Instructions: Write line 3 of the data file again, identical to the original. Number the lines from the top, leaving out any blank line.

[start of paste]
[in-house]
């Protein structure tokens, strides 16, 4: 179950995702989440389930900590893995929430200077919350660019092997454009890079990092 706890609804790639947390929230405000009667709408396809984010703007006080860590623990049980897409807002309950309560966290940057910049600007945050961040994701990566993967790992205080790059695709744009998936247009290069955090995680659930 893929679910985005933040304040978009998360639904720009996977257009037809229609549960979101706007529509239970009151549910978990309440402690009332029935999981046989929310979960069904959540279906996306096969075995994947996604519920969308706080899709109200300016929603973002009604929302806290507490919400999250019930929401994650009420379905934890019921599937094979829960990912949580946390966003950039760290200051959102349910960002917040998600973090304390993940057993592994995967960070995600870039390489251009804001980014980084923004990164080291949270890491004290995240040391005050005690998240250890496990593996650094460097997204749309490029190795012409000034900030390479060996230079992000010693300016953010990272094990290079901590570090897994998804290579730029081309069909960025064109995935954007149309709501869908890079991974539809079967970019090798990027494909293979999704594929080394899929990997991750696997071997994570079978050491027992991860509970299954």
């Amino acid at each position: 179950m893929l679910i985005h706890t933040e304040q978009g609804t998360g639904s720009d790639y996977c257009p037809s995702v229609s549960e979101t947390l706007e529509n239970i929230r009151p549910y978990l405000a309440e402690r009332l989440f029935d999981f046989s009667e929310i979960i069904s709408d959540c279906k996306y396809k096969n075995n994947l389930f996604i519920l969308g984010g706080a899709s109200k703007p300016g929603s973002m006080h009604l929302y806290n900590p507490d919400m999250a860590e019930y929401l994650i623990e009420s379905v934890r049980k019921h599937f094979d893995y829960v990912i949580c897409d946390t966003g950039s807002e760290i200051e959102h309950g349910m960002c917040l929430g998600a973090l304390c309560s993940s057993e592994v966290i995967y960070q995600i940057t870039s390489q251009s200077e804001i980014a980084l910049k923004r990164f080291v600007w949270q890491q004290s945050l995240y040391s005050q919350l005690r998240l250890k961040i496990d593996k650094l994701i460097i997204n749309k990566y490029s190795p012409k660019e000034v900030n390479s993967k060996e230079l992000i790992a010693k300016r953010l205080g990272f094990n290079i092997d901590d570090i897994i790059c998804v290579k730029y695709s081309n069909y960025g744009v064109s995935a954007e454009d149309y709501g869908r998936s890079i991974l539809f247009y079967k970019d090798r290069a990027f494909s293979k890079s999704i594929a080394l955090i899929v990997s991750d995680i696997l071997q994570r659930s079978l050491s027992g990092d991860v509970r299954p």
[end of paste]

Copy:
């Amino acid at each position: 179950m893929l679910i985005h706890t933040e304040q978009g609804t998360g639904s720009d790639y996977c257009p037809s995702v229609s549960e979101t947390l706007e529509n239970i929230r009151p549910y978990l405000a309440e402690r009332l989440f029935d999981f046989s009667e929310i979960i069904s709408d959540c279906k996306y396809k096969n075995n994947l389930f996604i519920l969308g984010g706080a899709s109200k703007p300016g929603s973002m006080h009604l929302y806290n900590p507490d919400m999250a860590e019930y929401l994650i623990e009420s379905v934890r049980k019921h599937f094979d893995y829960v990912i949580c897409d946390t966003g950039s807002e760290i200051e959102h309950g349910m960002c917040l929430g998600a973090l304390c309560s993940s057993e592994v966290i995967y960070q995600i940057t870039s390489q251009s200077e804001i980014a980084l910049k923004r990164f080291v600007w949270q890491q004290s945050l995240y040391s005050q919350l005690r998240l250890k961040i496990d593996k650094l994701i460097i997204n749309k990566y490029s190795p012409k660019e000034v900030n390479s993967k060996e230079l992000i790992a010693k300016r953010l205080g990272f094990n290079i092997d901590d570090i897994i790059c998804v290579k730029y695709s081309n069909y960025g744009v064109s995935a954007e454009d149309y709501g869908r998936s890079i991974l539809f247009y079967k970019d090798r290069a990027f494909s293979k890079s999704i594929a080394l955090i899929v990997s991750d995680i696997l071997q994570r659930s079978l050491s027992g990092d991860v509970r299954p």